A driver who admitted exchanging texts with his girlfriend before his van hit and killed an 18-year-old cyclist has been cleared of causing death by dangerous driving, and of causing death by careless driving.
Philip Sinden was driving the Vauxhall Vivaro that hit and killed 18-year-old triathlete Daniel Squire on the A258 at Ringwould in Kent at around 8:40am on September 7 2013.
After the verdict, the family of Daniel Squire shouted at the jury: “Were you not listening?”, “What a waste of time” and “I can’t believe that”, reports Kent Online's Paul Hooper.
During the trial the court heard that Sinden had sent 19 texts and received 22 from his girlfriend between 6.07am and 8.32am. He and his girlfriend continued texting until she sent a message at 8.39.49. He was alleged to have composed a message at around 8.40am which was never sent.
Prosecutor Dale Sullivan said: “The defendant had been using his mobile phone either just before or at the time of the impact and he failed to react to the presence of Daniel who was in front of his vehicle until the very last moment.”
But Sinden claimed that he had not been distracted by using his phone.
“I was texting just using my left hand. When I pulled out onto the road I was trying to keep my attention on the road, so I typed without looking at the phone.”
He claimed Daniel Squire had unexpectedly joined the carriageway from the pavement.
“I realised it was a cyclist on the pavement on my left hand side. He started to come off the pavement and I started to react. I started to brake and steer around the cyclist.
“It was all very quick but it seemed to me he had adjacened [sic] out slightly from the lane he should have been on.”
Sinden told the jury that Daniel had turned around and looked behind him “just before it [the van] struck the bike”.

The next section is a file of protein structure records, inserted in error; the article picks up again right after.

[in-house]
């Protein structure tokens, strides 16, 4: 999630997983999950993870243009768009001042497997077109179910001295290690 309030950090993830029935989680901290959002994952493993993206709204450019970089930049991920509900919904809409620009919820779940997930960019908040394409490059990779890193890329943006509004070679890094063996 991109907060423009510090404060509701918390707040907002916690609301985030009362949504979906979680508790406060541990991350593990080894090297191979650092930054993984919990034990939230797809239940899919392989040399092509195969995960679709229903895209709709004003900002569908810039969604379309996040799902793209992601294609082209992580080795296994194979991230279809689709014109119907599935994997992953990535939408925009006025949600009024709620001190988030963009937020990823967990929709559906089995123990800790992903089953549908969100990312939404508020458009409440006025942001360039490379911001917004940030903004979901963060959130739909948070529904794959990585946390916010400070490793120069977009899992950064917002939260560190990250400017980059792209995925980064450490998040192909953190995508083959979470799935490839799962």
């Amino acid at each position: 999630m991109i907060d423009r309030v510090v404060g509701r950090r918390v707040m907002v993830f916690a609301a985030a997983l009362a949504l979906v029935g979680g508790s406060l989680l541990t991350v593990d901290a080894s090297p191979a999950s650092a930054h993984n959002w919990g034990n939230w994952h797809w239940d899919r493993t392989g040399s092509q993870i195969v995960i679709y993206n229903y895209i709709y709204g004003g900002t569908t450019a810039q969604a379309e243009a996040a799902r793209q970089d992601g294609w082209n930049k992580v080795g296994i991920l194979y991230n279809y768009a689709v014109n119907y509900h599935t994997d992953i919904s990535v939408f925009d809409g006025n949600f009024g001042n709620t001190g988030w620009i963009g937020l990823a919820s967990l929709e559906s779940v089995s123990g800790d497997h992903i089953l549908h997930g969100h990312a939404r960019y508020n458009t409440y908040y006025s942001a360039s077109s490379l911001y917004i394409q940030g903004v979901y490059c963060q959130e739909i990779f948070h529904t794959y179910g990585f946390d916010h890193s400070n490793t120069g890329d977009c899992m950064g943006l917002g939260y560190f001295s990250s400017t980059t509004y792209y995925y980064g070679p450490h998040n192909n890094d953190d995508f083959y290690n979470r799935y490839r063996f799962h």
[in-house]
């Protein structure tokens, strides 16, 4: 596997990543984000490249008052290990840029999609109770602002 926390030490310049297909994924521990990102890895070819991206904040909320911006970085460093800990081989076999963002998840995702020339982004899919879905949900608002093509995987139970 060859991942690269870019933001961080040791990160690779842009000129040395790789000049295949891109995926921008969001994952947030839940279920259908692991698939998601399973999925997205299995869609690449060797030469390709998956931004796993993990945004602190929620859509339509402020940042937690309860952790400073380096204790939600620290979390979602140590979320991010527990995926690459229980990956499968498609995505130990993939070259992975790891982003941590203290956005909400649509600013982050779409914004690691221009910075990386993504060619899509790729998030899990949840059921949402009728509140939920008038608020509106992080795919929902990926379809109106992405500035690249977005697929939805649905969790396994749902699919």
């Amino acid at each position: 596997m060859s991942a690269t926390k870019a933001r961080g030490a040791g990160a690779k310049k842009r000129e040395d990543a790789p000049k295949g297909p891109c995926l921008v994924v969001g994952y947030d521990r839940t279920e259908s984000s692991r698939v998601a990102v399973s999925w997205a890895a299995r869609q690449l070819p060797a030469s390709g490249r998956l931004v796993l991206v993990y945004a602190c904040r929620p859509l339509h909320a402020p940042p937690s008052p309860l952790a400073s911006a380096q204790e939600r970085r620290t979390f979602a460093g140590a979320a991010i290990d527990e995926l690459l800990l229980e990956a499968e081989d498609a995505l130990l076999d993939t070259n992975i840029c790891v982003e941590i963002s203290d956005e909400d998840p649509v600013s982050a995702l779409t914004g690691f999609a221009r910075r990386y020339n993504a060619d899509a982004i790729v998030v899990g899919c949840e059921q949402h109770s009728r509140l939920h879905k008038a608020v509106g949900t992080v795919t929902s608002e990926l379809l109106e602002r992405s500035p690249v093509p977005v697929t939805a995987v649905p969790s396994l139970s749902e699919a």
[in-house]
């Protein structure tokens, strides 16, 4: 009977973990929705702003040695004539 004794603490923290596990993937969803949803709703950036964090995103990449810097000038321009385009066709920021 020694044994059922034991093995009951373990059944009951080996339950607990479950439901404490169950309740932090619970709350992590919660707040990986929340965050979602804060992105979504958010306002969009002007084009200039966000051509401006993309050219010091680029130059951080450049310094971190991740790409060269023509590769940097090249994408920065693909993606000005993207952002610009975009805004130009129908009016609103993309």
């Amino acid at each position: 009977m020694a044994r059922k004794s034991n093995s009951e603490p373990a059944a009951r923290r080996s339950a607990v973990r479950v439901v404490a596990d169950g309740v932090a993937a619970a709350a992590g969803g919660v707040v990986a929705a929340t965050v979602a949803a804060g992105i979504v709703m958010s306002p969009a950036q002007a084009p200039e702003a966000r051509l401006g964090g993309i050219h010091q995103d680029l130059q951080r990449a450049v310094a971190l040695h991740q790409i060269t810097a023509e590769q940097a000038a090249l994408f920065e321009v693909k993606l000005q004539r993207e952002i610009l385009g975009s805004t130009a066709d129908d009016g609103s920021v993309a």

“He just came out more than I expected. I spiked my brakes," he said.
Members of Daniel Squire's family attended every day of the trial at Canterbury Crown Court.
Judge Heather Norton expressed her “profound sympathy” for Daniel's family.
She told them: “I appreciate that is not the verdict you were expecting and was not the verdict you were hoping for.”
Acknowledged by the Telegraph as a leading cycling journalist, John Stevenson has been writing about bikes and cycling for over 30 years since discovering that people were mug enough to pay him for it rather than expecting him to do an honest day's work.
He was heavily involved in the mountain bike boom of the late 1980s as a racer, team manager and race promoter, and that led to writing for Mountain Biking UK magazine shortly after its inception. He got the gig by phoning up the editor and telling him the magazine was rubbish and he could do better. Rather than telling him to get lost, MBUK editor Tym Manley called John’s bluff and the rest is history.
Since then he has worked on MTB Pro magazine and was editor of Maximum Mountain Bike and Australian Mountain Bike magazines, before switching to the web in 2000 to work for CyclingNews.com. Along with road.cc editor Tony Farelly, John was on the launch team for BikeRadar.com and subsequently became editor in chief of Future Publishing’s group of cycling magazines and websites, including Cycling Plus, MBUK, What Mountain Bike and Procycling.
John has also written for Cyclist magazine, edited the BikeMagic website and was founding editor of TotalWomensCycling.com before handing over to someone far more representative of the site's main audience.
He joined road.cc in 2013 and these days he lives in Cambridge where the lack of hills is more than made up for by the headwinds.